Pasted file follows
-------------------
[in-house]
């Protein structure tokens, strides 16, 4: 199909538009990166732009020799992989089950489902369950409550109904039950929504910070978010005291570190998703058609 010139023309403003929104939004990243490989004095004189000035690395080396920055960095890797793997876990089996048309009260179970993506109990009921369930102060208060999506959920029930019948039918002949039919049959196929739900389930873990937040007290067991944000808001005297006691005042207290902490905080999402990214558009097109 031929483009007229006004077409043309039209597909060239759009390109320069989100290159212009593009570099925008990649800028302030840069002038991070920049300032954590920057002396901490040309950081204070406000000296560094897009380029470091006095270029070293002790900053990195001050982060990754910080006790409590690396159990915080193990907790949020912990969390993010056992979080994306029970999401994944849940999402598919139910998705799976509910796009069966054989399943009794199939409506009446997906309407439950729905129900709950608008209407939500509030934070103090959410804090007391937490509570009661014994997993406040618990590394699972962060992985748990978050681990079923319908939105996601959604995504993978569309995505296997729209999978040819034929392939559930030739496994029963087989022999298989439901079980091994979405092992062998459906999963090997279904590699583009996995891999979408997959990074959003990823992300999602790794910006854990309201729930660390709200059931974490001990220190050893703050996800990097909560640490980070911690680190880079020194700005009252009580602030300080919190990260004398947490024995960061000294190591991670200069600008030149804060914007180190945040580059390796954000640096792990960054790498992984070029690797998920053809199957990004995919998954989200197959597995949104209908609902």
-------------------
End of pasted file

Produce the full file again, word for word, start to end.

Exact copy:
[in-house]
């Protein structure tokens, strides 16, 4: 199909538009990166732009020799992989089950489902369950409550109904039950929504910070978010005291570190998703058609 010139023309403003929104939004990243490989004095004189000035690395080396920055960095890797793997876990089996048309009260179970993506109990009921369930102060208060999506959920029930019948039918002949039919049959196929739900389930873990937040007290067991944000808001005297006691005042207290902490905080999402990214558009097109 031929483009007229006004077409043309039209597909060239759009390109320069989100290159212009593009570099925008990649800028302030840069002038991070920049300032954590920057002396901490040309950081204070406000000296560094897009380029470091006095270029070293002790900053990195001050982060990754910080006790409590690396159990915080193990907790949020912990969390993010056992979080994306029970999401994944849940999402598919139910998705799976509910796009069966054989399943009794199939409506009446997906309407439950729905129900709950608008209407939500509030934070103090959410804090007391937490509570009661014994997993406040618990590394699972962060992985748990978050681990079923319908939105996601959604995504993978569309995505296997729209999978040819034929392939559930030739496994029963087989022999298989439901079980091994979405092992062998459906999963090997279904590699583009996995891999979408997959990074959003990823992300999602790794910006854990309201729930660390709200059931974490001990220190050893703050996800990097909560640490980070911690680190880079020194700005009252009580602030300080919190990260004398947490024995960061000294190591991670200069600008030149804060914007180190945040580059390796954000640096792990960054790498992984070029690797998920053809199957990004995919998954989200197959597995949104209908609902």